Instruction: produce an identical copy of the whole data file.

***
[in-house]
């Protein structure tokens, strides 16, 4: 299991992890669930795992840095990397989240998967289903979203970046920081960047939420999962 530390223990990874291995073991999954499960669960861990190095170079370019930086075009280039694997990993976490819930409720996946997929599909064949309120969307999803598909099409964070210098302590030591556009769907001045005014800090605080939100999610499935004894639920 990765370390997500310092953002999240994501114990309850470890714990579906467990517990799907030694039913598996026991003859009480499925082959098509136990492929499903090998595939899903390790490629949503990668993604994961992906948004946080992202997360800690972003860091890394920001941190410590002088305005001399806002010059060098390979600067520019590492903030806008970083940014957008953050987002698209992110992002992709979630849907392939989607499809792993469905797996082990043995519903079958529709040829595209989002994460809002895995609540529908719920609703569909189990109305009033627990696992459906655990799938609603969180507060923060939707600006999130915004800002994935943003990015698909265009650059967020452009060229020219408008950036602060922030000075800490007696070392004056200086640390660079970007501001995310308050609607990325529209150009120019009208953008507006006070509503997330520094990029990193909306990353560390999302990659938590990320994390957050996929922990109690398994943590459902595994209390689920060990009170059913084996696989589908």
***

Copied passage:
[in-house]
């Protein structure tokens, strides 16, 4: 299991992890669930795992840095990397989240998967289903979203970046920081960047939420999962 530390223990990874291995073991999954499960669960861990190095170079370019930086075009280039694997990993976490819930409720996946997929599909064949309120969307999803598909099409964070210098302590030591556009769907001045005014800090605080939100999610499935004894639920 990765370390997500310092953002999240994501114990309850470890714990579906467990517990799907030694039913598996026991003859009480499925082959098509136990492929499903090998595939899903390790490629949503990668993604994961992906948004946080992202997360800690972003860091890394920001941190410590002088305005001399806002010059060098390979600067520019590492903030806008970083940014957008953050987002698209992110992002992709979630849907392939989607499809792993469905797996082990043995519903079958529709040829595209989002994460809002895995609540529908719920609703569909189990109305009033627990696992459906655990799938609603969180507060923060939707600006999130915004800002994935943003990015698909265009650059967020452009060229020219408008950036602060922030000075800490007696070392004056200086640390660079970007501001995310308050609607990325529209150009120019009208953008507006006070509503997330520094990029990193909306990353560390999302990659938590990320994390957050996929922990109690398994943590459902595994209390689920060990009170059913084996696989589908």